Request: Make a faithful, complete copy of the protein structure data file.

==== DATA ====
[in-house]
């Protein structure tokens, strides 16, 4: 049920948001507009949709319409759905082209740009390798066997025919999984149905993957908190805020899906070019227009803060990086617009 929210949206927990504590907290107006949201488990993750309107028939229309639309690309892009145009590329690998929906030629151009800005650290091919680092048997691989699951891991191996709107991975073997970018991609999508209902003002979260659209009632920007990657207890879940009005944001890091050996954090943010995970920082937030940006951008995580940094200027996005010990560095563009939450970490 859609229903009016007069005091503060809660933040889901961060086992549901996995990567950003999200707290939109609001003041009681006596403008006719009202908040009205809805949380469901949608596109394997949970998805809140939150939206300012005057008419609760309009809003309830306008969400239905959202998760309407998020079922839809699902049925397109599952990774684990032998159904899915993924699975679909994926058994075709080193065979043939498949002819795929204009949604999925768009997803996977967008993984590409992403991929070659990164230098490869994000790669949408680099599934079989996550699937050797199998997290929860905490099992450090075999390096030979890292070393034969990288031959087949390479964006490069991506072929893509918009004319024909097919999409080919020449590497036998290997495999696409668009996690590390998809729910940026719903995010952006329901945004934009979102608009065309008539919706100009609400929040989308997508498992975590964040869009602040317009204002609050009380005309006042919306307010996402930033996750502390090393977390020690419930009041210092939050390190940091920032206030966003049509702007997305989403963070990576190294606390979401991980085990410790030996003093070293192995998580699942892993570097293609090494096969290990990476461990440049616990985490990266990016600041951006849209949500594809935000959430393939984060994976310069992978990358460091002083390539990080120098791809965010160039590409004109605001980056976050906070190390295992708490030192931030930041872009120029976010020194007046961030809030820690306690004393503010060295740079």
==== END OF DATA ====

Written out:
[in-house]
């Protein structure tokens, strides 16, 4: 049920948001507009949709319409759905082209740009390798066997025919999984149905993957908190805020899906070019227009803060990086617009 929210949206927990504590907290107006949201488990993750309107028939229309639309690309892009145009590329690998929906030629151009800005650290091919680092048997691989699951891991191996709107991975073997970018991609999508209902003002979260659209009632920007990657207890879940009005944001890091050996954090943010995970920082937030940006951008995580940094200027996005010990560095563009939450970490 859609229903009016007069005091503060809660933040889901961060086992549901996995990567950003999200707290939109609001003041009681006596403008006719009202908040009205809805949380469901949608596109394997949970998805809140939150939206300012005057008419609760309009809003309830306008969400239905959202998760309407998020079922839809699902049925397109599952990774684990032998159904899915993924699975679909994926058994075709080193065979043939498949002819795929204009949604999925768009997803996977967008993984590409992403991929070659990164230098490869994000790669949408680099599934079989996550699937050797199998997290929860905490099992450090075999390096030979890292070393034969990288031959087949390479964006490069991506072929893509918009004319024909097919999409080919020449590497036998290997495999696409668009996690590390998809729910940026719903995010952006329901945004934009979102608009065309008539919706100009609400929040989308997508498992975590964040869009602040317009204002609050009380005309006042919306307010996402930033996750502390090393977390020690419930009041210092939050390190940091920032206030966003049509702007997305989403963070990576190294606390979401991980085990410790030996003093070293192995998580699942892993570097293609090494096969290990990476461990440049616990985490990266990016600041951006849209949500594809935000959430393939984060994976310069992978990358460091002083390539990080120098791809965010160039590409004109605001980056976050906070190390295992708490030192931030930041872009120029976010020194007046961030809030820690306690004393503010060295740079």